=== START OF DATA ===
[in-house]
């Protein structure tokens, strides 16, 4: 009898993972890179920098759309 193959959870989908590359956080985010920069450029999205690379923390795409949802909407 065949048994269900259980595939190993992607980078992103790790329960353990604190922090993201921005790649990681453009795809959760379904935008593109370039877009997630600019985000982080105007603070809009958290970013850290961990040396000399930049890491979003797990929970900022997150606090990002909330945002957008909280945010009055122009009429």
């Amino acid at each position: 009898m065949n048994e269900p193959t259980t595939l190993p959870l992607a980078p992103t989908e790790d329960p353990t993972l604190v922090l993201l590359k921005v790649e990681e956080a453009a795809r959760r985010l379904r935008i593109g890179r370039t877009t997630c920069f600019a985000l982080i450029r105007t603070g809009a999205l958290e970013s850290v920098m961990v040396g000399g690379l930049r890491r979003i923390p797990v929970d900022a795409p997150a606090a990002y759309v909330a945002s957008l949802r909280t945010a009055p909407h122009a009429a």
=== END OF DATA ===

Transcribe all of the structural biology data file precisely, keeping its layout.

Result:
[in-house]
């Protein structure tokens, strides 16, 4: 009898993972890179920098759309 193959959870989908590359956080985010920069450029999205690379923390795409949802909407 065949048994269900259980595939190993992607980078992103790790329960353990604190922090993201921005790649990681453009795809959760379904935008593109370039877009997630600019985000982080105007603070809009958290970013850290961990040396000399930049890491979003797990929970900022997150606090990002909330945002957008909280945010009055122009009429």
């Amino acid at each position: 009898m065949n048994e269900p193959t259980t595939l190993p959870l992607a980078p992103t989908e790790d329960p353990t993972l604190v922090l993201l590359k921005v790649e990681e956080a453009a795809r959760r985010l379904r935008i593109g890179r370039t877009t997630c920069f600019a985000l982080i450029r105007t603070g809009a999205l958290e970013s850290v920098m961990v040396g000399g690379l930049r890491r979003i923390p797990v929970d900022a795409p997150a606090a990002y759309v909330a945002s957008l949802r909280t945010a009055p909407h122009a009429a």